Fuel-efficient ships that produce no wakes could soon be a reality thanks to computer simulations of “water cloaks” done by two researchers in the US. Yaroslav Urzhumov and Dean Culver of Duke University have shown that ions present in ocean water can be accelerated by electromagnetic waves in such a way that any turbulence created by sea-going vessels is cancelled out. Their work offers new opportunities for creating ships with greater propulsion efficiency – and could also be used to make vessels that are harder to detect.
“This cloaking idea opens a new dimension to create forces around an underwater vessel or object, which is absolutely required to achieve full wake cancellation,” says Urzhumov.
Initial ideas for a water cloak were based on developing a specially designed metamaterial to coat the hulls of ships. Metamaterials are more common in optics and acoustics and comprise structures that can bend light or sound waves in ways not possible with conventional materials. In 2011, Urzhumov and colleagues hoped to develop a porous material interspersed with a complex network of miniscule pumps, to act as a metamaterial for guiding water waves. It was hoped that the system could cancel-out any turbulence caused by a moving vessel.
Urzhmov realized there were problems with this approach, arising from shear forces in water. When water is disturbed by an object, intermolecular forces tend to cause more water to be dragged along and these shear forces could not realistically be eliminated by their metamaterial. The team also was not clear on how it would create the pumps. They proposed several designs, but could not think of a way to implement them throughout a porous structure.
Pushing ions out of the way
Now, Urzhumov and Culver have devised a new method of guiding water waves, this time exploiting magnetohydrodynamic forces. This involves the motion of charged particles in a conducting fluid when subjected to electromagnetic fields. The field induces an electric current in the fluid, polarizing the charged particles. In turn, the polarized particles change the magnetic field, which generates a force on the fluid as a whole.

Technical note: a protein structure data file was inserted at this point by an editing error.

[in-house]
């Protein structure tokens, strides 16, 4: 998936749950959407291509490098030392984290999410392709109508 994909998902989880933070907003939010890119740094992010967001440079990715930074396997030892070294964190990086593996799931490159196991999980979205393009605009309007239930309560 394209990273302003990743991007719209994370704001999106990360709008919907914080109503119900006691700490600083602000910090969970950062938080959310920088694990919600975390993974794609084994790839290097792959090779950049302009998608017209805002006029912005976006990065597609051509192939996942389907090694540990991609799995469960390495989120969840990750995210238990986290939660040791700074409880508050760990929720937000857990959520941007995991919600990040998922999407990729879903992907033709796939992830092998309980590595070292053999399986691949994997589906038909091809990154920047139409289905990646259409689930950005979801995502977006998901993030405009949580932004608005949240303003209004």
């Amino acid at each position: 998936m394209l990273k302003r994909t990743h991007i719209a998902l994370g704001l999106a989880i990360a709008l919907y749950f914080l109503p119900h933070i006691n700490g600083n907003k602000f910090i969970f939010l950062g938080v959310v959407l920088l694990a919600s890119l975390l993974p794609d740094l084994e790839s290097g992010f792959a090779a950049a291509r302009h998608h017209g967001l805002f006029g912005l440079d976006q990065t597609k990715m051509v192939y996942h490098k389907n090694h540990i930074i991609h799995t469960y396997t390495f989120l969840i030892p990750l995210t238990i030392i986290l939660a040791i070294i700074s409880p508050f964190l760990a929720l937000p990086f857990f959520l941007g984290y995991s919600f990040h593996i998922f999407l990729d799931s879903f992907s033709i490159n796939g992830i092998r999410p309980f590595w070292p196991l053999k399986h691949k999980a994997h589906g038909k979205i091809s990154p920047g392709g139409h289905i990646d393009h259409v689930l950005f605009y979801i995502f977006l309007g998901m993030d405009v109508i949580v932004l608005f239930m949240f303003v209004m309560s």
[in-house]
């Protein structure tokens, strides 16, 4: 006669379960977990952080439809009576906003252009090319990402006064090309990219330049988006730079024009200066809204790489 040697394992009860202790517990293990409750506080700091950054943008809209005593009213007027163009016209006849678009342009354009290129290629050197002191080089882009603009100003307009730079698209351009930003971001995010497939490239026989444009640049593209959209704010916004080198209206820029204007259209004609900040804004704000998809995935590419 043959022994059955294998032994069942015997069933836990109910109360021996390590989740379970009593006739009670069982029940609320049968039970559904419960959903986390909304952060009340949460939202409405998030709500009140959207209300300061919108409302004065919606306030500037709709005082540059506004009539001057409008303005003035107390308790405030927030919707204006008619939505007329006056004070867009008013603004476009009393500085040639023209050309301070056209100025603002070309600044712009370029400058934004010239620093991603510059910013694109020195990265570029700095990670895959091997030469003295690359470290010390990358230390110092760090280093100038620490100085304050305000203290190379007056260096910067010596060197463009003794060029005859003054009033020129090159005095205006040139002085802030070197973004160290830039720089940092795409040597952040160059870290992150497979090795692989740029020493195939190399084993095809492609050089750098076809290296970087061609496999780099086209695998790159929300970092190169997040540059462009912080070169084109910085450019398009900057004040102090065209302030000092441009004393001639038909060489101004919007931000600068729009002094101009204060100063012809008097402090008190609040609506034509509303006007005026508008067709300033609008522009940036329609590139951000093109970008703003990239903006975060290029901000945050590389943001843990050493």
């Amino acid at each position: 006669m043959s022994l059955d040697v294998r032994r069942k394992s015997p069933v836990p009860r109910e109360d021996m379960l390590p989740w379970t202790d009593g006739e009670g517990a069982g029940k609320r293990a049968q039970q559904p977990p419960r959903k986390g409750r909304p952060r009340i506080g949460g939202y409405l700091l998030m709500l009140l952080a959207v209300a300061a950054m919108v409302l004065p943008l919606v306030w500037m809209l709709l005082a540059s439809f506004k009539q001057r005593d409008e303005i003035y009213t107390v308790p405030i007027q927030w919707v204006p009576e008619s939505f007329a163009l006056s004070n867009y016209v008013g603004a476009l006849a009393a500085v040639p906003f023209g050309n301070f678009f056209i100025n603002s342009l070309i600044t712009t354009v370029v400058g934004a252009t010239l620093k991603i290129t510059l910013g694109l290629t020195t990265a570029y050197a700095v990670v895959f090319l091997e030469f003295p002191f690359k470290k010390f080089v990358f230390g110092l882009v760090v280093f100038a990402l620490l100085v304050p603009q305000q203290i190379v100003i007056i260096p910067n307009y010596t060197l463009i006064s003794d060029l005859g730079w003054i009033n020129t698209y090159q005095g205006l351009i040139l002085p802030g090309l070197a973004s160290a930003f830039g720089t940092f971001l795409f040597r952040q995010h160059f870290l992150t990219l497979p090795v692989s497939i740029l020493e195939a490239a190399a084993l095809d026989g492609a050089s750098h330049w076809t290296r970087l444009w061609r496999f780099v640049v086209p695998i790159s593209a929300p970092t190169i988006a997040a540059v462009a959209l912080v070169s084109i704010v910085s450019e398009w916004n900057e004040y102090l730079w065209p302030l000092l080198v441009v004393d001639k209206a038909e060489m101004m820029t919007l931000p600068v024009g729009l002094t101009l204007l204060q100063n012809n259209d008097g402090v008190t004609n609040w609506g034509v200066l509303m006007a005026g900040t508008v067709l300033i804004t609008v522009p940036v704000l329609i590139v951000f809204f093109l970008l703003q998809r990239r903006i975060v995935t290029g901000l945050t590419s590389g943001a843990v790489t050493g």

Seawater contains an abundance of ions including sodium, potassium and magnesium, and can therefore be subjected to magnetohydrodynamic forces. In Urzhumov and Culver’s new approach, electromagnetic fields would be used to accelerate water in the direction it would travel under normal turbulence conditions – essentially “pushing it out of the way” of a moving ship. As the vessel passes through the accelerated fluid, any movements due to turbulent and shear forces are cancelled out. The water around the ship appears to remain completely still relative to the surrounding environment, thus eliminating the wake and acting as a functioning water cloak.
Testing with simulations
Urzhumov and Culver used computer simulations to show how the cloak could be implemented practically. By carefully selecting the direction and strength of electromagnetic fields, the simulations showed that turbulence could be eliminated throughout a vessel’s journey. The only variation needed in the field would be to account for how turbulent forces increase with the speed of the vessel. They say that a simple system could be designed to increase the power of the electromagnetic fields with speed.
“If you don’t have to adjust the distribution of forces, you don’t need any electronic switches or other means of dynamic control”, says Urzhumov. “You can set the structure with a specific configuration and simply crank up the current as the object speeds up.”
There is still some way to go before water cloaks become a reality, but their applications are now looking increasingly realistic. The technology would lead to a significant increase in propulsion efficiency for ocean-going vessels. Eliminated turbulence could be exploited by warships to avoid detection from the noise associated with a wake, and could also be used to reduce damage to marine ecosystems. There are also possibilities outside of the ocean. Urzhumov believes the technology could be adapted in the future for use as ion propulsion systems in spacecraft, and for achieving much-desired increases in efficiency for thermonuclear fusion reactions. “I believe these ideas are going to flourish in several of these fields,” Urzhumov concludes. “It is a very exciting time.”
The duo has built a “rough prototype” of the cloak and is testing it in a small tank of sea water (see figure). The research is described in Physical Review E.